forms show tentacles, which suggest prey capture, and there are other indications that feeding was by ingestion (Fedonkin, 1994). Other frond-like forms resemble sea pens; Conway Morris (1993) has studied similar forms from the Burgess Shale, wherein preservation is better, and has concluded that both Vendian and Burgess Shale forms are cnidarians. It seems likely on present evidence that most of the late Precambrian forms do have cnidarian affinities. Even so, the late Precambrian body fossils do not represent direct ancestors of any of the higher metazoans and do not help to resolve the puzzle of the origin of the remaining phyla. A few other body fossils may represent bilaterians (see below), but such an assignment is disputed also.

The other mode of preservation of late Precambrian forms is as trace fossils—markings made by animal activities (Glaessner, 1969; Fedonkin, 1985b; Crimes, 1989). Some traces are of winding, rather featureless, trails, but others display transverse rugae and contain pellets that can be interpreted as of fecal origin. The bilaterian nature of these traces is not in dispute. Furthermore, such traces must have been made by worms, some of which had lengths measured in centimeters, with through guts, which were capable of displacing sediment during some form of peristaltic locomotion, implying a system of body wall muscles antagonized by a hydrostatic skeleton. Such worms are more complex than flatworms, which cannot create such trails and do not leave fecal strings (Fedonkin and Runnegar, 1992; Fedonkin, 1994). It is among the trace makers that the ancestors of the Cambrian clades are most likely to be represented.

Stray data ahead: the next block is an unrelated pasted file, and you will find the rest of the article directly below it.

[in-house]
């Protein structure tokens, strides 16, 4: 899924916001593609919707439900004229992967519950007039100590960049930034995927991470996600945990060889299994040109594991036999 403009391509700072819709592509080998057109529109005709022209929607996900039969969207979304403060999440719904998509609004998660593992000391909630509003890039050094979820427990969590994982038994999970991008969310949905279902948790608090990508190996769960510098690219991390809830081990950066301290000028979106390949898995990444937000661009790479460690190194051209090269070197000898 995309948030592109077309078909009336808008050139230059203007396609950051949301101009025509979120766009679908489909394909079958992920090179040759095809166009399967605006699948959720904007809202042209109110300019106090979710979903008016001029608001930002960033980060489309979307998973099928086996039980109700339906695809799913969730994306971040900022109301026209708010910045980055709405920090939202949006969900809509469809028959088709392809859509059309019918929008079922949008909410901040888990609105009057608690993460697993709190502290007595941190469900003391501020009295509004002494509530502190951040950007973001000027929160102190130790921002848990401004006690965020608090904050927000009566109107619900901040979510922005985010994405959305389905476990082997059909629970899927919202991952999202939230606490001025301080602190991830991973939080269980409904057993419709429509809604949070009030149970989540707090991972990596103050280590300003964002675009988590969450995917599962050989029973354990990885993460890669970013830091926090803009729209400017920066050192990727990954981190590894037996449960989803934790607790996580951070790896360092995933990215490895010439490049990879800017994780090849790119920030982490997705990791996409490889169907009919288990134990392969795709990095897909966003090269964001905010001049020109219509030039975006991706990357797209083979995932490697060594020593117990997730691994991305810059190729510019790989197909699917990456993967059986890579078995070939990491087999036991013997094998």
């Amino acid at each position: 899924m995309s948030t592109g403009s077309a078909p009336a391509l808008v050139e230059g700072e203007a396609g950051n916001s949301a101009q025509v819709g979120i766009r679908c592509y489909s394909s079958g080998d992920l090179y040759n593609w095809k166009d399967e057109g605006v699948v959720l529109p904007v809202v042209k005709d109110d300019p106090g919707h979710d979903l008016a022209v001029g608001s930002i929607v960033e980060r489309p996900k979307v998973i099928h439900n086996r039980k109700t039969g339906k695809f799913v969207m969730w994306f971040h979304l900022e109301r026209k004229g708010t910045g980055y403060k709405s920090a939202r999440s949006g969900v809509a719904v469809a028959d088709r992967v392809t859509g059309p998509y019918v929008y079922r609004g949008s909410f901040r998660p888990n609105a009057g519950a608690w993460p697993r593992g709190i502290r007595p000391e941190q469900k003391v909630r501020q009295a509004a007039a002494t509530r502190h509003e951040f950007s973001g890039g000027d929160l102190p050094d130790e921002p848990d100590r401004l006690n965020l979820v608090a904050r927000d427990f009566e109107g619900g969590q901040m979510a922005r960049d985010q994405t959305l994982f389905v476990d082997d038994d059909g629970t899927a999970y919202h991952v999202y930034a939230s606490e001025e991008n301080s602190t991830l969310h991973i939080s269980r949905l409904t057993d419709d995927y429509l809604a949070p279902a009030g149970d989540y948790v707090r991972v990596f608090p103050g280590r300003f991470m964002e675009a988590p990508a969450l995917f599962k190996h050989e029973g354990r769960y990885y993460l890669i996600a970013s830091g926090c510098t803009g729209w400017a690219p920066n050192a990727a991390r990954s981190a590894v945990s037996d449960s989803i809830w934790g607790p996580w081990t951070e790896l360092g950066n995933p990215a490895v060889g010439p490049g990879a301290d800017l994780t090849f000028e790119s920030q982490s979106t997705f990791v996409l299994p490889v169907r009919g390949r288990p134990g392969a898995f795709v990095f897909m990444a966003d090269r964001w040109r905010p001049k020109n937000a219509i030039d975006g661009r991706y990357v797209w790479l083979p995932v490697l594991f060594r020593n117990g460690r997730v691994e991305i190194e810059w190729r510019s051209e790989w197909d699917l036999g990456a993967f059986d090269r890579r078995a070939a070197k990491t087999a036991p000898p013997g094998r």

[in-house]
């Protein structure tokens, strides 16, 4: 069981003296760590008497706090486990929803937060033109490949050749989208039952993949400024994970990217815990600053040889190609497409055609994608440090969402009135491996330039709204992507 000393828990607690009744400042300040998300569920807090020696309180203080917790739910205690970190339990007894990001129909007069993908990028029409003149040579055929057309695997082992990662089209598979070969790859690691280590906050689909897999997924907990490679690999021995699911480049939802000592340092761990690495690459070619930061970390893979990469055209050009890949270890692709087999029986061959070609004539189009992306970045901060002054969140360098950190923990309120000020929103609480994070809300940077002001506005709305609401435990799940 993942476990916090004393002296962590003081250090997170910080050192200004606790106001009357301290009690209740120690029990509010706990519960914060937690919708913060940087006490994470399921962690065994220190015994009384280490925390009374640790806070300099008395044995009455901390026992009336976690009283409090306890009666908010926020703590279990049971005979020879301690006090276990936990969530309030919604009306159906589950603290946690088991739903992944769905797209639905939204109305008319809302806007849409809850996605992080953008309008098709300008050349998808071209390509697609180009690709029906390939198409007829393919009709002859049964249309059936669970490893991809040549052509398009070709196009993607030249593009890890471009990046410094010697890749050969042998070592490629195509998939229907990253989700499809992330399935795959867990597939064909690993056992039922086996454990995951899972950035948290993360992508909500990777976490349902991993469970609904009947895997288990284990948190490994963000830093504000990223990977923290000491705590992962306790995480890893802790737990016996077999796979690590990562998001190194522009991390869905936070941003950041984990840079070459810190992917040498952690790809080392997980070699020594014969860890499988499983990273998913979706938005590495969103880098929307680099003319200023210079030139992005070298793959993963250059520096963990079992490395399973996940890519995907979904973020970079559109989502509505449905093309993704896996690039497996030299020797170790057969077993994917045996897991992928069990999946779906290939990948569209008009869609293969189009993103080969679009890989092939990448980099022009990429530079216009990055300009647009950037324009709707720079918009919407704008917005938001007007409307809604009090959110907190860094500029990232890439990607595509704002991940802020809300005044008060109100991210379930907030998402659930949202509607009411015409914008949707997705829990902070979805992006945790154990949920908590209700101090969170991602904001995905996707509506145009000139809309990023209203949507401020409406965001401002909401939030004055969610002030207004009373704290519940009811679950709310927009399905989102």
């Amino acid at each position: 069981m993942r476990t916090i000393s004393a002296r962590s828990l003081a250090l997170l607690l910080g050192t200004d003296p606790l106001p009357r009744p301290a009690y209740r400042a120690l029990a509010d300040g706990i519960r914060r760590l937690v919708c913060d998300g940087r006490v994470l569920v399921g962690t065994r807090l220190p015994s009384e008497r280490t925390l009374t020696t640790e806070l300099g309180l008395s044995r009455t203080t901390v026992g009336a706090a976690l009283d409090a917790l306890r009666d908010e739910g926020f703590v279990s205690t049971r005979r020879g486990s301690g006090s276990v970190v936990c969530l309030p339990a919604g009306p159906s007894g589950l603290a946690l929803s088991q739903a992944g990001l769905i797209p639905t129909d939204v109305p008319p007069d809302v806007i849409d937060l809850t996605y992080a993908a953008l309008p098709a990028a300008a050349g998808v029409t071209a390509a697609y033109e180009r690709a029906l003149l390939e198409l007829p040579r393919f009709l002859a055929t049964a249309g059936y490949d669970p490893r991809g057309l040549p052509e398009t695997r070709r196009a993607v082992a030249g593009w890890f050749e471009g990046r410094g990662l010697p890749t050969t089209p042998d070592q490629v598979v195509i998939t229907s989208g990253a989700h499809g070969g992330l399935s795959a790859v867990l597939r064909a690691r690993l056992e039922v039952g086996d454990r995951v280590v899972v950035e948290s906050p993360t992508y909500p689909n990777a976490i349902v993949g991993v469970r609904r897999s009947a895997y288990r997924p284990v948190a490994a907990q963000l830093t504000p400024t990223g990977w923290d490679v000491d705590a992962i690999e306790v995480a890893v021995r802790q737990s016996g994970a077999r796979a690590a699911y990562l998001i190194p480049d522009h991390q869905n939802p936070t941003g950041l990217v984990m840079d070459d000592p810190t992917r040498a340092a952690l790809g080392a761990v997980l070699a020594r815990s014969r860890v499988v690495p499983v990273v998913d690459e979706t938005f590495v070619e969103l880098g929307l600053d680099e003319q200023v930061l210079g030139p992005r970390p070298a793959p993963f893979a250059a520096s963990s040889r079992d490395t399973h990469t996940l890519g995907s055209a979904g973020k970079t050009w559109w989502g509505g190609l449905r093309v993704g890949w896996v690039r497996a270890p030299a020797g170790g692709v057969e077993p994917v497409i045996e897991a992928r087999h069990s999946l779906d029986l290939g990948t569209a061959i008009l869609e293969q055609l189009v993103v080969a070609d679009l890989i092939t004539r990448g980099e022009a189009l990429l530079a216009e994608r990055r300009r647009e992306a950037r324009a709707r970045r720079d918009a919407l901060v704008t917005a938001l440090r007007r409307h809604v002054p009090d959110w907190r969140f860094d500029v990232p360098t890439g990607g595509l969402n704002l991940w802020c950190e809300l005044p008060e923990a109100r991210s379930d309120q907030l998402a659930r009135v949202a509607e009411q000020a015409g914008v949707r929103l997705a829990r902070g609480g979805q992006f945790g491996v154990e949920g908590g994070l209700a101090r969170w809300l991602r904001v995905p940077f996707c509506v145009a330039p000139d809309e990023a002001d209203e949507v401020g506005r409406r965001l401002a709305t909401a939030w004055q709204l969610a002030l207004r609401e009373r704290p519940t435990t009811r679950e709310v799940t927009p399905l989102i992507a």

Early Cambrian Faunas. During the Manykaian Stage mineralized skeletons begin to appear, and during the Tommotian and Atdabanian they increase spectacularly in numbers and diversity (Bengtson and Conway Morris, 1992). Many of these fossils are dissociated sclerites that give few clues as to the nature of their scleritomes or of the animals that bore them. In a few cases, however, sclerites have been found in life associations or preserved with soft-bodied remains to provide indications of a body plan (Conway Morris and Peel, 1990; Hinz et al., 1990; Ramsköld and Hou, 1991). Of living phyla, skeletons of brachiopods, mollusks, arthropods (trilobites), and echinoderms appear in the Tommotian and Atdabanian Stages, and nearly all durably skeletonized phyla are known by the end of the Early Cambrian. The exceptions are chordates (Middle Cambrian) and bryozoans (Early Ordovician); however, the body plans of neither of those phyla require a mineralized skeleton and both may have been present well before they appear as fossils. Body fossils of some phyla or subphyla lacking mineralized skeletons (priapulans, onychophoran relatives, etc.) are known from



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